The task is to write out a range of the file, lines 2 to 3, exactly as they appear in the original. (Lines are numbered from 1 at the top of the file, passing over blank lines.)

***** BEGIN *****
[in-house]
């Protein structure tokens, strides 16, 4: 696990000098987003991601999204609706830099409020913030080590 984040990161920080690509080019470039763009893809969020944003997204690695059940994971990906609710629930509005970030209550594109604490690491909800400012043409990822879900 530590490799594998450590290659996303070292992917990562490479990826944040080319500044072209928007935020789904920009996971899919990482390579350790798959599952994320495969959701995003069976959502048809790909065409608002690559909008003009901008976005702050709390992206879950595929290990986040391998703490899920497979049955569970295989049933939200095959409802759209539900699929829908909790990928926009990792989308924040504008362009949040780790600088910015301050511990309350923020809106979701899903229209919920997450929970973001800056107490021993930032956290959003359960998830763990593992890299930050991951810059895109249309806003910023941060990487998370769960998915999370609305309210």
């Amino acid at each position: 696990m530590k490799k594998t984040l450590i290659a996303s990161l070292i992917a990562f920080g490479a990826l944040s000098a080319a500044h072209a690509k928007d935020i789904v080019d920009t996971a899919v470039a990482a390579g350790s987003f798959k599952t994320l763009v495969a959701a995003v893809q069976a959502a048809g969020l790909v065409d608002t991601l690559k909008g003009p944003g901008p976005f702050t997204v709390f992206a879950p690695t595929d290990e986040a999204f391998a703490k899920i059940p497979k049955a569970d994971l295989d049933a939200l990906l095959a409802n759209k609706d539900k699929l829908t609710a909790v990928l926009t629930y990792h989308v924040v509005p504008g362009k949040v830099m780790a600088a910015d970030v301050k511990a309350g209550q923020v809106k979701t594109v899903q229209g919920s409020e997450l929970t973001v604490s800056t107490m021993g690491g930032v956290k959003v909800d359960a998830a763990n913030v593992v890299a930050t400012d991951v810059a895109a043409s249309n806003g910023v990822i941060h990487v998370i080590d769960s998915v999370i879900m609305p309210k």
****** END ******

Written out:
């Protein structure tokens, strides 16, 4: 696990000098987003991601999204609706830099409020913030080590 984040990161920080690509080019470039763009893809969020944003997204690695059940994971990906609710629930509005970030209550594109604490690491909800400012043409990822879900 530590490799594998450590290659996303070292992917990562490479990826944040080319500044072209928007935020789904920009996971899919990482390579350790798959599952994320495969959701995003069976959502048809790909065409608002690559909008003009901008976005702050709390992206879950595929290990986040391998703490899920497979049955569970295989049933939200095959409802759209539900699929829908909790990928926009990792989308924040504008362009949040780790600088910015301050511990309350923020809106979701899903229209919920997450929970973001800056107490021993930032956290959003359960998830763990593992890299930050991951810059895109249309806003910023941060990487998370769960998915999370609305309210």
């Amino acid at each position: 696990m530590k490799k594998t984040l450590i290659a996303s990161l070292i992917a990562f920080g490479a990826l944040s000098a080319a500044h072209a690509k928007d935020i789904v080019d920009t996971a899919v470039a990482a390579g350790s987003f798959k599952t994320l763009v495969a959701a995003v893809q069976a959502a048809g969020l790909v065409d608002t991601l690559k909008g003009p944003g901008p976005f702050t997204v709390f992206a879950p690695t595929d290990e986040a999204f391998a703490k899920i059940p497979k049955a569970d994971l295989d049933a939200l990906l095959a409802n759209k609706d539900k699929l829908t609710a909790v990928l926009t629930y990792h989308v924040v509005p504008g362009k949040v830099m780790a600088a910015d970030v301050k511990a309350g209550q923020v809106k979701t594109v899903q229209g919920s409020e997450l929970t973001v604490s800056t107490m021993g690491g930032v956290k959003v909800d359960a998830a763990n913030v593992v890299a930050t400012d991951v810059a895109a043409s249309n806003g910023v990822i941060h990487v998370i080590d769960s998915v999370i879900m609305p309210k």